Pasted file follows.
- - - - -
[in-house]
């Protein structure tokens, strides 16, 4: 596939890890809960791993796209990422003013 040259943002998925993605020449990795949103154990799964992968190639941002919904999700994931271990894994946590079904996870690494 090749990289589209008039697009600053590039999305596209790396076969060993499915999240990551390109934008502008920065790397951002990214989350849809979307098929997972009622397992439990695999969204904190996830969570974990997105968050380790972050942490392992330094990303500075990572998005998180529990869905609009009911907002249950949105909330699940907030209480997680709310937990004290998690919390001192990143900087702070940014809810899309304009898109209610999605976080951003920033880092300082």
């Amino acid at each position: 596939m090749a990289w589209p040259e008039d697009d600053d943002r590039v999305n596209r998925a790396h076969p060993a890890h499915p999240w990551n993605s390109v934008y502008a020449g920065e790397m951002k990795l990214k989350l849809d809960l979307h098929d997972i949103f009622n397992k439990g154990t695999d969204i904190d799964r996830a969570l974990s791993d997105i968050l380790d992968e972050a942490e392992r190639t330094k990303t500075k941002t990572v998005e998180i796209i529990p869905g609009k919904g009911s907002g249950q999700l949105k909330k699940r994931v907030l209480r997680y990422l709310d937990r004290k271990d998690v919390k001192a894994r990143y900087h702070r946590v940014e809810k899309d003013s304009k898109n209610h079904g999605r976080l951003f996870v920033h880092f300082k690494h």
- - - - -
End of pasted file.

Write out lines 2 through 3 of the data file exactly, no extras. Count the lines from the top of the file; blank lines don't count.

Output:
């Protein structure tokens, strides 16, 4: 596939890890809960791993796209990422003013 040259943002998925993605020449990795949103154990799964992968190639941002919904999700994931271990894994946590079904996870690494 090749990289589209008039697009600053590039999305596209790396076969060993499915999240990551390109934008502008920065790397951002990214989350849809979307098929997972009622397992439990695999969204904190996830969570974990997105968050380790972050942490392992330094990303500075990572998005998180529990869905609009009911907002249950949105909330699940907030209480997680709310937990004290998690919390001192990143900087702070940014809810899309304009898109209610999605976080951003920033880092300082």
């Amino acid at each position: 596939m090749a990289w589209p040259e008039d697009d600053d943002r590039v999305n596209r998925a790396h076969p060993a890890h499915p999240w990551n993605s390109v934008y502008a020449g920065e790397m951002k990795l990214k989350l849809d809960l979307h098929d997972i949103f009622n397992k439990g154990t695999d969204i904190d799964r996830a969570l974990s791993d997105i968050l380790d992968e972050a942490e392992r190639t330094k990303t500075k941002t990572v998005e998180i796209i529990p869905g609009k919904g009911s907002g249950q999700l949105k909330k699940r994931v907030l209480r997680y990422l709310d937990r004290k271990d998690v919390k001192a894994r990143y900087h702070r946590v940014e809810k899309d003013s304009k898109n209610h079904g999605r976080l951003f996870v920033h880092f300082k690494h």